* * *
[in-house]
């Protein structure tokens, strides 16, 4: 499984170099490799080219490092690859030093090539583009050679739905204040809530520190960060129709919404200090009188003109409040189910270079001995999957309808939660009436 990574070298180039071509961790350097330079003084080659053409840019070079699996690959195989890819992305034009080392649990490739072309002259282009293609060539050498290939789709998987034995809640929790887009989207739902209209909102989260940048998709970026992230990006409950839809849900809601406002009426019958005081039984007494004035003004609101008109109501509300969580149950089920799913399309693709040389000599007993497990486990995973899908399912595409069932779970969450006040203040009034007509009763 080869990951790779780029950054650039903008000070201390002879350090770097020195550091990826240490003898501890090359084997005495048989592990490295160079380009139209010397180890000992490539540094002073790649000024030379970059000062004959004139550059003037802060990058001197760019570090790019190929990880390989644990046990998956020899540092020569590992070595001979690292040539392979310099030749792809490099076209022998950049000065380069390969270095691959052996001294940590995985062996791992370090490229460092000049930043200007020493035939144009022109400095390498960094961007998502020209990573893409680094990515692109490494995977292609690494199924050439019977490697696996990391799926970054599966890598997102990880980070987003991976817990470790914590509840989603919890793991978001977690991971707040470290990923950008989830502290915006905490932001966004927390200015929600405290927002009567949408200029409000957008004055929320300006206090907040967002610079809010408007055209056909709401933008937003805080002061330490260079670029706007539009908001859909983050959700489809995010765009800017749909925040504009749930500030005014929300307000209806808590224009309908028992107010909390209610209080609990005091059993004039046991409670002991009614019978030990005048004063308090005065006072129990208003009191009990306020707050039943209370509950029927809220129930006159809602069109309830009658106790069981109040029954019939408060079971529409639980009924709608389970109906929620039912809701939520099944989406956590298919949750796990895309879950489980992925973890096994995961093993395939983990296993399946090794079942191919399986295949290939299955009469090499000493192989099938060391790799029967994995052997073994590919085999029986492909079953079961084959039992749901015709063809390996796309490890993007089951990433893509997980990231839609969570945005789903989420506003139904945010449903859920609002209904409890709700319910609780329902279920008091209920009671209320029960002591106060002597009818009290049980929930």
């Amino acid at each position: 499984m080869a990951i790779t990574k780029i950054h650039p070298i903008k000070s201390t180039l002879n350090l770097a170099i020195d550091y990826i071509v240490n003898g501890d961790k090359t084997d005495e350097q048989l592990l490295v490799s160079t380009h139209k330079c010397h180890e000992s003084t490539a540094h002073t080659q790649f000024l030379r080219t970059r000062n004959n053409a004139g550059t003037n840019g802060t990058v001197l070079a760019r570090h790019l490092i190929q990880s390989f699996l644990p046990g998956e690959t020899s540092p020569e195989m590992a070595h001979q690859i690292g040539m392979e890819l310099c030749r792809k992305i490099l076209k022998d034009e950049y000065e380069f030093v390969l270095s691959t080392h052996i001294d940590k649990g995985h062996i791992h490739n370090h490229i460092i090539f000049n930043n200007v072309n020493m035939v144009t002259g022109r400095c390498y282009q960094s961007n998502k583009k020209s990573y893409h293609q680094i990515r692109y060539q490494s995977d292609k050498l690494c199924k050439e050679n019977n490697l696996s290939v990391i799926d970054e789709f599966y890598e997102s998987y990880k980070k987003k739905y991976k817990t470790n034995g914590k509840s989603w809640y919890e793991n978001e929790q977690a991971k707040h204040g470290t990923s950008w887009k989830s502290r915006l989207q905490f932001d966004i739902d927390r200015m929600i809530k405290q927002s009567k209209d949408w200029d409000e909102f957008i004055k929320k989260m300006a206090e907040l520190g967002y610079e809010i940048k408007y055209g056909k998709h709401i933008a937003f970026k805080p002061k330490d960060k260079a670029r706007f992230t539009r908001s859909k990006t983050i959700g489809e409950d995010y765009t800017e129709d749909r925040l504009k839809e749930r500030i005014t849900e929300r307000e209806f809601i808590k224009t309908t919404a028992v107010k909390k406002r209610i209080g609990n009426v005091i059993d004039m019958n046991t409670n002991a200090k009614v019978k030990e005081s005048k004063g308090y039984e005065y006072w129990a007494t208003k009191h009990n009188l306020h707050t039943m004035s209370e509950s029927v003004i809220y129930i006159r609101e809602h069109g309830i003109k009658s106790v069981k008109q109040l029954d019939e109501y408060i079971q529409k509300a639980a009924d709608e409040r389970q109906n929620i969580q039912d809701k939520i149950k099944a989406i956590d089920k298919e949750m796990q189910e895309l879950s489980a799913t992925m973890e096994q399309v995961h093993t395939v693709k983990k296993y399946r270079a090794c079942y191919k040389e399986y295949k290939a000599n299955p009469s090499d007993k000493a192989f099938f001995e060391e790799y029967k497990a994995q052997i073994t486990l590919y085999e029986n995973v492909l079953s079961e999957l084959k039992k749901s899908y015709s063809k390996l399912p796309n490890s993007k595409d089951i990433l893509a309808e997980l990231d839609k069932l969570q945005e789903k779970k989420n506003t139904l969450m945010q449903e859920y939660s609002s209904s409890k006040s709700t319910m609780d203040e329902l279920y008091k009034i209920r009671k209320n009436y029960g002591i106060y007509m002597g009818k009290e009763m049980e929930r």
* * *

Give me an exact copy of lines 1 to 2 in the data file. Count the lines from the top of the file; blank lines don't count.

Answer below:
[in-house]
């Protein structure tokens, strides 16, 4: 499984170099490799080219490092690859030093090539583009050679739905204040809530520190960060129709919404200090009188003109409040189910270079001995999957309808939660009436 990574070298180039071509961790350097330079003084080659053409840019070079699996690959195989890819992305034009080392649990490739072309002259282009293609060539050498290939789709998987034995809640929790887009989207739902209209909102989260940048998709970026992230990006409950839809849900809601406002009426019958005081039984007494004035003004609101008109109501509300969580149950089920799913399309693709040389000599007993497990486990995973899908399912595409069932779970969450006040203040009034007509009763 080869990951790779780029950054650039903008000070201390002879350090770097020195550091990826240490003898501890090359084997005495048989592990490295160079380009139209010397180890000992490539540094002073790649000024030379970059000062004959004139550059003037802060990058001197760019570090790019190929990880390989644990046990998956020899540092020569590992070595001979690292040539392979310099030749792809490099076209022998950049000065380069390969270095691959052996001294940590995985062996791992370090490229460092000049930043200007020493035939144009022109400095390498960094961007998502020209990573893409680094990515692109490494995977292609690494199924050439019977490697696996990391799926970054599966890598997102990880980070987003991976817990470790914590509840989603919890793991978001977690991971707040470290990923950008989830502290915006905490932001966004927390200015929600405290927002009567949408200029409000957008004055929320300006206090907040967002610079809010408007055209056909709401933008937003805080002061330490260079670029706007539009908001859909983050959700489809995010765009800017749909925040504009749930500030005014929300307000209806808590224009309908028992107010909390209610209080609990005091059993004039046991409670002991009614019978030990005048004063308090005065006072129990208003009191009990306020707050039943209370509950029927809220129930006159809602069109309830009658106790069981109040029954019939408060079971529409639980009924709608389970109906929620039912809701939520099944989406956590298919949750796990895309879950489980992925973890096994995961093993395939983990296993399946090794079942191919399986295949290939299955009469090499000493192989099938060391790799029967994995052997073994590919085999029986492909079953079961084959039992749901015709063809390996796309490890993007089951990433893509997980990231839609969570945005789903989420506003139904945010449903859920609002209904409890709700319910609780329902279920008091209920009671209320029960002591106060002597009818009290049980929930």